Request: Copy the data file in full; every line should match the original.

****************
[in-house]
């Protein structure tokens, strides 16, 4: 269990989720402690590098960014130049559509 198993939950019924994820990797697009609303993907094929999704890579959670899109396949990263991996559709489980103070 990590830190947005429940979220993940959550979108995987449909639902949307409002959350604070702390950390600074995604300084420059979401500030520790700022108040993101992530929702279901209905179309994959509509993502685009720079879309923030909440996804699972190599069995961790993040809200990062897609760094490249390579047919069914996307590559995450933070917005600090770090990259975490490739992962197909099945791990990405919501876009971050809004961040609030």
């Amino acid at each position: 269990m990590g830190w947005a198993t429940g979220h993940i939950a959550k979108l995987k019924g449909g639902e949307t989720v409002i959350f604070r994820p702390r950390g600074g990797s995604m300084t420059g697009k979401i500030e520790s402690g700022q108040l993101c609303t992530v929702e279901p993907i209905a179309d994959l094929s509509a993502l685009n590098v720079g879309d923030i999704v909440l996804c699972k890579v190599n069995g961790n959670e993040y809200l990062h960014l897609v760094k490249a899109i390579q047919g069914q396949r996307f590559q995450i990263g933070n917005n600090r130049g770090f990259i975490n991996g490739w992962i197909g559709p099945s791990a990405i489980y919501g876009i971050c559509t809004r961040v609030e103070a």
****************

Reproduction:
[in-house]
């Protein structure tokens, strides 16, 4: 269990989720402690590098960014130049559509 198993939950019924994820990797697009609303993907094929999704890579959670899109396949990263991996559709489980103070 990590830190947005429940979220993940959550979108995987449909639902949307409002959350604070702390950390600074995604300084420059979401500030520790700022108040993101992530929702279901209905179309994959509509993502685009720079879309923030909440996804699972190599069995961790993040809200990062897609760094490249390579047919069914996307590559995450933070917005600090770090990259975490490739992962197909099945791990990405919501876009971050809004961040609030």
């Amino acid at each position: 269990m990590g830190w947005a198993t429940g979220h993940i939950a959550k979108l995987k019924g449909g639902e949307t989720v409002i959350f604070r994820p702390r950390g600074g990797s995604m300084t420059g697009k979401i500030e520790s402690g700022q108040l993101c609303t992530v929702e279901p993907i209905a179309d994959l094929s509509a993502l685009n590098v720079g879309d923030i999704v909440l996804c699972k890579v190599n069995g961790n959670e993040y809200l990062h960014l897609v760094k490249a899109i390579q047919g069914q396949r996307f590559q995450i990263g933070n917005n600090r130049g770090f990259i975490n991996g490739w992962i197909g559709p099945s791990a990405i489980y919501g876009i971050c559509t809004r961040v609030e103070a």